Henry H. Cheek and Transformism: New Light on Charles Darwin's Edinburgh Background

Bill Jenkins*

*Corresponding author for this work

Research output: Contribution to journalArticlepeer-review

9 Citations (Scopus)

Abstract

Evidence for the transformist ideas espoused by Henry H. Cheek (1807-33), a contemporary of Charles Darwin's at the University of Edinburgh, sheds new light on the intellectual environment of Edinburgh in the late 1820s and early 1830s. Cheek was the author of several papers dealing with the transmutation of species influenced by the theories of Etienne Geoffroy Saint-Hilaire (1772-1844), Jean-Baptiste Lamarck (1744-1829) and the Comte de Buffon (1707-88). Some of these were read to student societies, others appeared in the Edinburgh Journal of Natural and Geographical Science, which Cheek edited between 1829 and 1831. His writings give us a valuable window onto some of the transformist theories that were circulating among Darwin's fellow medical students in the late 1820s, to which Darwin would have been exposed during his time in Edinburgh, and for which little other concrete evidence survives.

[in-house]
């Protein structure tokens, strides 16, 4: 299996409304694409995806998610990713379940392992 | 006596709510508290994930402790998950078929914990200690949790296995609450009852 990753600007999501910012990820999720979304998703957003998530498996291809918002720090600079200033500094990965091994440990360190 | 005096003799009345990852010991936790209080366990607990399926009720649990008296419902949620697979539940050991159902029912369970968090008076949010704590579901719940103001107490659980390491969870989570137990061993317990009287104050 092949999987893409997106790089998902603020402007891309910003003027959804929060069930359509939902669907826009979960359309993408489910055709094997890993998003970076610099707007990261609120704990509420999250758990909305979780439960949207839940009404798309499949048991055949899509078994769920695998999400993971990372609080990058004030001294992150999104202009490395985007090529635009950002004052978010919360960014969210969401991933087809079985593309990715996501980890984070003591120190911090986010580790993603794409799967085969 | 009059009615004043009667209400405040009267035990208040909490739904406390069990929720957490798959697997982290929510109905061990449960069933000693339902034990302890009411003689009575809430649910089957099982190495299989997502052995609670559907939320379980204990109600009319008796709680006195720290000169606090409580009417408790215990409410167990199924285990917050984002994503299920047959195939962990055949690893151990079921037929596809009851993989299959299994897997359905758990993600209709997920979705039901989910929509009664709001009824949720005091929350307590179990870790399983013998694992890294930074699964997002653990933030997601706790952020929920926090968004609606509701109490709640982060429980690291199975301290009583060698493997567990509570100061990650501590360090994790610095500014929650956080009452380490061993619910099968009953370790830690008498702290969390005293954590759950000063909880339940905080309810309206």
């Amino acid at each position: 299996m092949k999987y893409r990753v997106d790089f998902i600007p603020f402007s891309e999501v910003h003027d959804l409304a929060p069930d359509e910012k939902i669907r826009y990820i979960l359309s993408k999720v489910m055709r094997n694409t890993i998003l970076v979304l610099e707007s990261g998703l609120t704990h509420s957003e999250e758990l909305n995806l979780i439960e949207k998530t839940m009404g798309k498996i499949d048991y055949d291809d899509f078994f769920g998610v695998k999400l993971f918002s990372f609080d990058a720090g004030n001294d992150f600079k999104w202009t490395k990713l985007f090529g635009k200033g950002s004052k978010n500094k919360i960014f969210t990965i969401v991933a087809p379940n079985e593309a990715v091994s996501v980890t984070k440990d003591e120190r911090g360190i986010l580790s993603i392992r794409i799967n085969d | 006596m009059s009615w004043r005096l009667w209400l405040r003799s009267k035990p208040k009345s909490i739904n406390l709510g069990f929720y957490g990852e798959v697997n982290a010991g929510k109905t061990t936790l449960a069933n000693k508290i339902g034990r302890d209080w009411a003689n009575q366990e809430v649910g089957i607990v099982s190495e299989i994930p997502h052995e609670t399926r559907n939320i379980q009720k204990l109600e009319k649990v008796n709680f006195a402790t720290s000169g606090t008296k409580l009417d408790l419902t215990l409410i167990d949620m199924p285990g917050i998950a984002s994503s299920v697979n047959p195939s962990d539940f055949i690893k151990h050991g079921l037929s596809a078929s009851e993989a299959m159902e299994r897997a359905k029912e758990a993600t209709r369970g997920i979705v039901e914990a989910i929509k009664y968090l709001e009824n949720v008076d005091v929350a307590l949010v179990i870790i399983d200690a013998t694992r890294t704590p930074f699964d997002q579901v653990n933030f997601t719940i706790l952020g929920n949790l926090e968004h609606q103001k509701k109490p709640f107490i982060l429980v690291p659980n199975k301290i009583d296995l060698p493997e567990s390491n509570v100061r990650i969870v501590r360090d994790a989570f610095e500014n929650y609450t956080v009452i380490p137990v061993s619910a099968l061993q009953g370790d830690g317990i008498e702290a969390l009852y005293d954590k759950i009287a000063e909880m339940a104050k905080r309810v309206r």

Original languageEnglish
Pages (from-to)155-171
Number of pages17
JournalNotes and Records of the Royal Society
Volume69
Issue number2
DOIs
Publication statusPublished - 20 Jun 2015

Keywords

  • Charles Darwin
  • Henry H. Cheek
  • transformism
  • evolution
  • University of Edinburgh

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